7. Just before you think the kimchi is ready, add the paste and keep massaging it for a few more minutes. When you have a few inches of water in the bottom of your bowl you can transfer to your fermenting vessel.
  8. Start to add your mixture into the jar and pack it down as tightly as possible in between layers.  You’ll want to remove any air pockets. As you push down, more and more water will be released, creating your brine at the top. It’s essential that the veggies be completely submerge and the water is only at the top as you need to create an oxygen-free environment. Keep pushing down and packing until the water covers the veggies. Leave a 2 inch space at the top of the jar (more if you’re using a big jar).
  9. Fold the reserved cabbage leaf until it’s roughly the circumference of the jar or you can use a plate for this. Push the leaf/plate down until it is submerged in the brine. This step might sound a bit confusing - the cabbage leaf is going to serve as the separator between the sauerkraut mixture and the brine and stops any small pieces from floating to the top.
  10. If any small pieces float to the top remove them or tuck them under the leaf. Make sure to also clean any veggies that get stuck to the top edges of the fermenting vessel.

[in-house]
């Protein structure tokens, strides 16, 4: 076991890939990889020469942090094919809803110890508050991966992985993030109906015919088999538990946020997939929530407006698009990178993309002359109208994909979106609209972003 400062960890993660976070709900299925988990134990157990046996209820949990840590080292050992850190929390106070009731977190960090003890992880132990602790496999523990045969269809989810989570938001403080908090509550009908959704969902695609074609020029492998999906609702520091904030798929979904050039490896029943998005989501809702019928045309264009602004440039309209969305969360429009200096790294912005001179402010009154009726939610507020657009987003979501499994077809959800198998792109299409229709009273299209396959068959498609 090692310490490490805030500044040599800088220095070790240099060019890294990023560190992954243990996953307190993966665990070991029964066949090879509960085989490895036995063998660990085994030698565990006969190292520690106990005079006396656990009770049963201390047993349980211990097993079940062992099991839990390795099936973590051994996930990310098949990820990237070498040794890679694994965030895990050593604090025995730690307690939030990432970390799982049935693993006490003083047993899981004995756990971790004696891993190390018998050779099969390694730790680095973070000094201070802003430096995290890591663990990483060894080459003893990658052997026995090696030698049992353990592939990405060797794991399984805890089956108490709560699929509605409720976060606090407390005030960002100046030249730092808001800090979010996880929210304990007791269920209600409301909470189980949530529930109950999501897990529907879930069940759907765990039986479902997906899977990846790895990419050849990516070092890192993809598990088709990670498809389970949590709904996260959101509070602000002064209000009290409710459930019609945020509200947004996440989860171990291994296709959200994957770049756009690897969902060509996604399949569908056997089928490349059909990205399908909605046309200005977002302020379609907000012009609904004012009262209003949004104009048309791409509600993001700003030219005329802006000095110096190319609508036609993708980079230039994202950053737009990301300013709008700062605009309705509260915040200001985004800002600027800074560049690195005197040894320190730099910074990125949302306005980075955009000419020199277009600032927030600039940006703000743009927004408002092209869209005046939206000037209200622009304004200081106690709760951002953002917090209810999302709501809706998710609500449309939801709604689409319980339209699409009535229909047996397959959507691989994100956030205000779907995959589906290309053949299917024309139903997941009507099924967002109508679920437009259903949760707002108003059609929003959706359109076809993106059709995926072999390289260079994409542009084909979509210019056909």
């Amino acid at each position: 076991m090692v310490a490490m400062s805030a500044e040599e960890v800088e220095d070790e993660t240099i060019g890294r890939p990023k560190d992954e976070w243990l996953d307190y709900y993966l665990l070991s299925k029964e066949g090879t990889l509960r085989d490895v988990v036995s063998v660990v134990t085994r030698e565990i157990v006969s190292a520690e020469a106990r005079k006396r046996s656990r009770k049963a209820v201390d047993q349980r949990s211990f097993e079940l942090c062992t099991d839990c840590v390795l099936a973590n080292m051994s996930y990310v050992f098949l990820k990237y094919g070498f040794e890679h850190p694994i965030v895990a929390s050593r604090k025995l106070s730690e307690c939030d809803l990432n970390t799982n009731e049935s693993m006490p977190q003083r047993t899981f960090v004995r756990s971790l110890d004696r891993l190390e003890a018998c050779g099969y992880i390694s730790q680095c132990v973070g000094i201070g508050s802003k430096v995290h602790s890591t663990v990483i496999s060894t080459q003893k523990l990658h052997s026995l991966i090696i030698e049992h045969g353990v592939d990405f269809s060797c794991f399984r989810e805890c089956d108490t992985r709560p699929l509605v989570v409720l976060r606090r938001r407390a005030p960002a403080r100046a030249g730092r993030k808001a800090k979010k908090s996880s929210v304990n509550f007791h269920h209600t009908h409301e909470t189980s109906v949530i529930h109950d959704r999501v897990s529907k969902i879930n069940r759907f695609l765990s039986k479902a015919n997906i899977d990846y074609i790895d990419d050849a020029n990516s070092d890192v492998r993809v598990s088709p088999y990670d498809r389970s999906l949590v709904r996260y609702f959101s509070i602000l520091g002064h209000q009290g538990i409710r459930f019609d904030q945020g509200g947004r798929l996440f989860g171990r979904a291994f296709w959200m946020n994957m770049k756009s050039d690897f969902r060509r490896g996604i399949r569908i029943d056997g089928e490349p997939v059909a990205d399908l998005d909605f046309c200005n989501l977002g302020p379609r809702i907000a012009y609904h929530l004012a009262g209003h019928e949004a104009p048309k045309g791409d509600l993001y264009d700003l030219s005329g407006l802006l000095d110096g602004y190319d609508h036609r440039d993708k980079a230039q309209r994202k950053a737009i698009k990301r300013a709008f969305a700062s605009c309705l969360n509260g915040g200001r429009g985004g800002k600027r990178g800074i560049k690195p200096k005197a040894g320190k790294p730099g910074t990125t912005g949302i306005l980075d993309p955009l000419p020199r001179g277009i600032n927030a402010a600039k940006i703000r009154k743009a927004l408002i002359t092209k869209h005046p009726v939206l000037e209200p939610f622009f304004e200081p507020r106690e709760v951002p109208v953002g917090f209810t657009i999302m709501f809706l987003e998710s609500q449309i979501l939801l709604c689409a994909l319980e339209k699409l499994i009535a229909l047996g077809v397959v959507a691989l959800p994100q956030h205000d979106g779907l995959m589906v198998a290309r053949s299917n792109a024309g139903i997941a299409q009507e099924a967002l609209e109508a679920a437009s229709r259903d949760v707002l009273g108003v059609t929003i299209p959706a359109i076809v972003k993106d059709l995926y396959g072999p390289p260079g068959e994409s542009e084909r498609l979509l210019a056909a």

11. Add your weight. Again, remember the order goes cabbage mixture, then the leaf separator, then the weight and brine. Cover the jar with your shirt or sheet. Place in a warm spot, away from direct light (like a cupboard you don’t open very often). Be sure to place the container in a shallow dish as excess brine will overflow from the jar for the first few days.


Check regularly! During the first 24 hours, it’s helpful to check it every few hours and keep pushing down on the weight to help more water to release. In the first few days, you may see bubbling as the CO2 is being released, this is normal. You may need to add some brine (water with salt, roughly ½ tbsp salt per cup of water) if too much liquid has evaporated and the veggies on top are being exposed to air. You may also see a scum/slime forming on top, this is normal, just spoon it off and remove your weight and give it a rinse before replacing. If there are any floating veggies that have been exposed to air, discard them too. Remember - the key to fermentation is that the veggies are in an oxygen-free environment, so they need to be submerged in brine.

After a few days, begin tasting your kimchi. Some of us like really soft, tangy krauts, others like crunchy krauts. I recommend allowing it to ferment for at least two weeks. When it’s fermented to your liking, top with a lid and store in your fridge. You can also transfer to smaller jars just make sure the vegetables are submerged in brine. If liquid evaporates, add more brine to keep it submerged. It will keep for 6 months or more.

*While most of this information is something I've picked up through Nutrition studies, there was a ton I didn't know. I attended an amazing workshop held by For The Love of Body in Toronto where I learned a lot of great information about fermentation. A lot of the tips I've included here are from that workshop and made a huge difference compared to other things I read online. If you live in the area and are interesting in taking a class, I definitely recommend their workshops!